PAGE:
ALD21: Professor Sau Lan Wu, 吳秀蘭, Particle Physicist

Sau Lan Wu

Professor Sau Lan Wu, 吳秀蘭

Born in Hong Kong, Professor Sau Lan Wu is a Chinese American particle physicist who was a member of the teams that discovered the J/psi particle, the gluon and evidence that points to the existence of the Higgs boson.

In 1974, Wu was part of an MIT team working with the Alternating Gradient Synchrotron accelerator at Brookhaven National Laboratory. Using the high-intensity proton beams to bombard a target, they discovered a strong peak at 3.1 billion electron volts, indicating that they had found a new particle which decayed into electron-positron pairs. This was the J/psi particle, and it provided experimental evidence of the Charm quark. The discovery of the Charm quark was so momentous that it was called the November Revolution and led to the establishment of the Standard Model of particle physics.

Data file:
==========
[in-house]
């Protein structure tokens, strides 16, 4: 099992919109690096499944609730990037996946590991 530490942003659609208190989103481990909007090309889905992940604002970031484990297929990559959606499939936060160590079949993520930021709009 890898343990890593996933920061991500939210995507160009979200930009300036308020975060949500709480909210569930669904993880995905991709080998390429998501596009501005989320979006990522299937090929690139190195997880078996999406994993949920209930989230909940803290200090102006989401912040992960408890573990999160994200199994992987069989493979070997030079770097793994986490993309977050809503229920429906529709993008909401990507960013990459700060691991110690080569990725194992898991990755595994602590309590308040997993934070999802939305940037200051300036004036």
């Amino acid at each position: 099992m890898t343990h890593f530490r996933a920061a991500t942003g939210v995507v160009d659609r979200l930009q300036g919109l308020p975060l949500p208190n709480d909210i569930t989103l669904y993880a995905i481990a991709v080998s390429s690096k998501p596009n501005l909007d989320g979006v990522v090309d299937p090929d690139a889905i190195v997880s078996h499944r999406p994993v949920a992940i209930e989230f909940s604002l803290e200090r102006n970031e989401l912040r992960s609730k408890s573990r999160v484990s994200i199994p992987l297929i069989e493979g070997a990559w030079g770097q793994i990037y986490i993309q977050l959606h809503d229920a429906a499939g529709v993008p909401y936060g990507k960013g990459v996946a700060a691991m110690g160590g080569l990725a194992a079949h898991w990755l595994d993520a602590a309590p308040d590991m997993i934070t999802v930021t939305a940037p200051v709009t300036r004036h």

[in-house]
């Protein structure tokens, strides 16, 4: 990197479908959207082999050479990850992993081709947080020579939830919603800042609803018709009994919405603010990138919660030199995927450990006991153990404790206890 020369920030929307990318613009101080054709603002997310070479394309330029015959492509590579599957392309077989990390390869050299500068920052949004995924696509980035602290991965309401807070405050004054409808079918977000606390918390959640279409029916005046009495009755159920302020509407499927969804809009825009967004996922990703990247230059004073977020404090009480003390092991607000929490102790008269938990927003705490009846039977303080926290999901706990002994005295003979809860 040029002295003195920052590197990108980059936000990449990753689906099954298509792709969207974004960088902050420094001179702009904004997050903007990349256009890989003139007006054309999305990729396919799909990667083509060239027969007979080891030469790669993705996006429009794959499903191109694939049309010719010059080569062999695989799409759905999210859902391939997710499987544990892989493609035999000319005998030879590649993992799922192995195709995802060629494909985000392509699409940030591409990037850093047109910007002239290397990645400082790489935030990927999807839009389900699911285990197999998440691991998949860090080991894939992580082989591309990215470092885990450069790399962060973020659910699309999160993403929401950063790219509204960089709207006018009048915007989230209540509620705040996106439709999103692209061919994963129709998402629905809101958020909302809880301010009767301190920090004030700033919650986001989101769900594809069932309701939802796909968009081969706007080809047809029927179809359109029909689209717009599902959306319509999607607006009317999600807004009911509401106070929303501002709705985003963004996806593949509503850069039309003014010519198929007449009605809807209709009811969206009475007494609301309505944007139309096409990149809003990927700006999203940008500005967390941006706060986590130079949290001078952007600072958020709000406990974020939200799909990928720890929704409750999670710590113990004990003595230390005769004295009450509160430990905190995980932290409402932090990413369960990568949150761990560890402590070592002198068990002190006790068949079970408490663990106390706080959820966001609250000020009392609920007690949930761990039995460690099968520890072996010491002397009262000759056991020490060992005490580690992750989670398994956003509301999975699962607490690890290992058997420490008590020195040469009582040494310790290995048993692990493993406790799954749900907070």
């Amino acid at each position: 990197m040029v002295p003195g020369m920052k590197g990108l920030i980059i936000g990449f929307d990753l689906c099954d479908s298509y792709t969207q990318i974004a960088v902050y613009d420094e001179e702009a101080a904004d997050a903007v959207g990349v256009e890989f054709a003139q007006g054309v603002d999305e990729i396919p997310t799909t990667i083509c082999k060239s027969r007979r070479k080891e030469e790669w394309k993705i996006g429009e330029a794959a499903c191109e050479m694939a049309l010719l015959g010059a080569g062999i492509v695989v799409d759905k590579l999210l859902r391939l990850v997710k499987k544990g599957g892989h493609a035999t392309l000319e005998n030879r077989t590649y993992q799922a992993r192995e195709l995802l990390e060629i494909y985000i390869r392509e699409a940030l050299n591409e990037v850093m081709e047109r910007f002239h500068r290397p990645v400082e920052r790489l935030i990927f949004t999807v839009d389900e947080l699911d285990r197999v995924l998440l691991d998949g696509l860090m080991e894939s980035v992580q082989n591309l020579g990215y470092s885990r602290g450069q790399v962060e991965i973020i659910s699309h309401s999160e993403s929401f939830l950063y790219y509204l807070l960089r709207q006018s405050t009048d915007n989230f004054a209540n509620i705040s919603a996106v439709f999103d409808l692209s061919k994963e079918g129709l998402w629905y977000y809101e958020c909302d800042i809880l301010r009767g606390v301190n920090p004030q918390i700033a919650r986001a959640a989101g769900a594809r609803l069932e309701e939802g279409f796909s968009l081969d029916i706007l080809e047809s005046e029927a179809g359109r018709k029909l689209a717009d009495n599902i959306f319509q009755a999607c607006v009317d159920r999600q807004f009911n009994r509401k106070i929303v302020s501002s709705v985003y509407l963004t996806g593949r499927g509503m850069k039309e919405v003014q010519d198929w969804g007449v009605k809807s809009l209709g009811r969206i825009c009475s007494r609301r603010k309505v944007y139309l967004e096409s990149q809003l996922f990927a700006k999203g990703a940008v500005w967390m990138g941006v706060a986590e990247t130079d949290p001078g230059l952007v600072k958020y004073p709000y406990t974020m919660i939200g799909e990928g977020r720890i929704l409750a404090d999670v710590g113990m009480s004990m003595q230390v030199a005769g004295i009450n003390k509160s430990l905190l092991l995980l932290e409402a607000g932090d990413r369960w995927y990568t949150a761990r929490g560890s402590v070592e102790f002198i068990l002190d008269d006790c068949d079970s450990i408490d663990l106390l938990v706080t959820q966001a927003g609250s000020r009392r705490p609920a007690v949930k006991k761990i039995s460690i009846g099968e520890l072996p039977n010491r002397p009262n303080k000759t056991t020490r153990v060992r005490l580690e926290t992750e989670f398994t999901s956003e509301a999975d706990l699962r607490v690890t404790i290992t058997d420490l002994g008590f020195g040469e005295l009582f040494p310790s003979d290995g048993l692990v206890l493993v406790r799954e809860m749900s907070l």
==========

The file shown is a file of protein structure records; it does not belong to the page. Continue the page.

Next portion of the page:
In the late 70s, Wu’s mathematical analysis of three ‘jets’ of energy produced by particle collisions led to the discovery of the gluon, a particle which ‘glues’ quarks together to form protons and neutrons. She was a co-recipient of the 1995 European Physical Society High Energy and Particle Physics Prize for this discovery.

Wu spent over thirty years in search of the Higgs boson. She was a group leader at ATLAS, one of two groups working at the Large Hadron Collider at CERN (the other was CMS), and although they observed a number of candidates, none of their results were statistically significant.

On 4 July 2012, following experiments by both ATLAS and CMS, CERN announced the discovery of a boson with the same characteristics as those predicted for the Higgs boson by the Standard Model. Wu’s team had worked on understanding the decay of the Higgs boson into two gamma rays or into four leptons, and this work was crucial to the discovery of the Higgs boson.

Wu is the Enrico Fermi Distinguished Professor of Physics at the University of Wisconsin-Madison. She continues to work on the Higgs boson, and is also now searching for the particles that make up dark matter.

Further reading

Posted in Ada Lovelace Day 2021.